A good showing from Japanese automakers wasn’t enough to offset lower figures from the “Detroit 3” in June, leading the industry to its sixth straight month of lower US new car sales and effectively confirming what analysts had been warning — last year’s record pace isn’t going to be duplicated in 2017.
Industry-wide, sales for the month dropped 3.0 percent from the prior month, and compared to June of last year, according to Autodata figures.
The sales pace amounted to an annual rate of 16.51 million units, seasonally adjusted, down from 16.8 million at this time last year.
Ford Motor Co. and General Motors Co. said sales slipped 5 percent last month, while Fiat Chrysler Automobiles logged a 7-percent decline.
Though Fiat Chrysler did slightly better than what most analysts were expecting, the company’s key Jeep brand slipped 11 percent in June.
Those figures, experts say, are somewhat concerning given that American buyers can’t seem to get enough sport utility vehicles (SUVs) and crossovers, the very vehicles that Jeep makes.
“It’s had a tough year,” said Michelle Krebs, executive analyst for Autotrader. “Yes, Jeep is shifting around some models, but this is Jeep’s market and it’s not capitalizing on it. I think what one has to ask is there something more going on with Jeep than just shifting around some of its models.”
Fiat Chrysler is in the midst of reshuffling its US production footprint, a process being led by moving Jeep Cherokee production from Toledo to a plant in Illinois. The new Jeep Compass is now being built in Mexico, while Jeep is killing off the Patriot.
Through the first half of the year, only two of the six models Jeep currently sells — the Renegade and Grand Cherokee — have posted higher sales figures. Sales of the Jeep Cherokee have fallen 19 percent. Sales of the Toledo-built Wrangler, which had been on a long growth pattern, were down 1 percent for the year and down 6 percent in June.
Brandwide, first half sales are 13 percent lower this year than they were last year.
Meanwhile Subaru, another crossover-heavy brand, has seen its sales jump 9 percent so far this year.
“If I worked at Fiat Chrysler I’d be doing a really deep dive into exactly what’s happening at Jeep and will the new products turn that around,” Krebs said.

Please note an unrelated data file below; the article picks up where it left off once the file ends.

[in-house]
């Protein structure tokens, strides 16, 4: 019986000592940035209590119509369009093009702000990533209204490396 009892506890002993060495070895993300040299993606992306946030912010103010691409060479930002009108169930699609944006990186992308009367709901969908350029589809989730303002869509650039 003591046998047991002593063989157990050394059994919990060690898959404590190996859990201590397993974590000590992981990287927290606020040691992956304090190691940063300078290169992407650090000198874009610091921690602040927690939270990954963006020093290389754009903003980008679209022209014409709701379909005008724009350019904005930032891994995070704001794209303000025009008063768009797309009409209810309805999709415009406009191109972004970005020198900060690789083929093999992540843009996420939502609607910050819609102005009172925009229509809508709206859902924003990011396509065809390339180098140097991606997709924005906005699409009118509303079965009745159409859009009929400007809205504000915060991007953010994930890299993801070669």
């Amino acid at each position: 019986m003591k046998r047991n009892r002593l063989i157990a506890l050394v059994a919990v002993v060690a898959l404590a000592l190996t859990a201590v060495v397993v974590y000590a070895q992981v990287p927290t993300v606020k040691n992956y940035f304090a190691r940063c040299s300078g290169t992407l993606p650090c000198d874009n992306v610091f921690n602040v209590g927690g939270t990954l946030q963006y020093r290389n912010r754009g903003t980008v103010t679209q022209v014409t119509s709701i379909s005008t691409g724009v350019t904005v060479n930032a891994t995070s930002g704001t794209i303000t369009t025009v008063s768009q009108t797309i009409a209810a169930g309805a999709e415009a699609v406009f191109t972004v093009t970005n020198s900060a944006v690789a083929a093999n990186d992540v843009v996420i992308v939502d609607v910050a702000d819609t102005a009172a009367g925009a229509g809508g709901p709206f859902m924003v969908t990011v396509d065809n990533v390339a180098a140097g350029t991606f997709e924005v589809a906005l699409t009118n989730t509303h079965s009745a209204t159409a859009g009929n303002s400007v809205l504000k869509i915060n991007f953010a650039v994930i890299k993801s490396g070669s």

Jeep is expected to debut the next-generation Wrangler sometime in the next few months and should debut a revamped Cherokee early next year.
The biggest gainers among full-line automakers last month were Toyota and Nissan, which both eked out a 2-percent increase. Honda was up 1 percent. Volkswagen, having put the diesel scandal mostly in the rearview mirror, was up 15 percent, while Subaru was up 12 percent.
Hyundai, Mazda, and Kia all reported double-digit sales declines.
All together, total US new car sales were down 3 percent in June, according to AutoData Corp.
But while the market is contracting, it’s important to keep in mind that 2016 set an all-time record for new car sales in the United States.
“It’s not as if there was a steep decline. We’re off a few percentage points from last year and I think what we’ve seen in recent years is the second half is quite strong,” said Jessica Caldwell, an analyst with Edmunds.com. “Even with the decline we’re still at a pretty high historical sales pace.”
Though incentive deals aimed at luring in buyers have been creeping up, experts say automakers seem to be showing a fair amount of restraint in not chasing volume at the expense of profit.
And for some automakers, a portion of the decline is in part based on their strategy. General Motors, for example, said its US daily rental sales were down by more than half in June. The company said that was planned.
“US total sales are moderating due to an industry-wide pull-back in daily rental sales, but key US economic fundamentals clearly remain positive,” Mustafa Mohatarem, a GM chief economist, said in a statement. “Under the current economic conditions, we anticipate U.S. retail vehicle sales will remain strong for the foreseeable future.”
With low unemployment, a strong stock market, and good consumer confidence, most experts agree.
They also say there’s an argument to be made that companies can do just as well or possibly better even as total sales decline because what they are selling tends to be more profitable.
“Even if overall volume is down a bit, it’s still a profitable business to be in with consumer preference for trucks and SUVs where they are,” said Alec Gutierrez, a Kelley Blue Book analyst.
THE BLADE (TOLEDO, OHIO)/TNS WITH INPUTS FROM AFP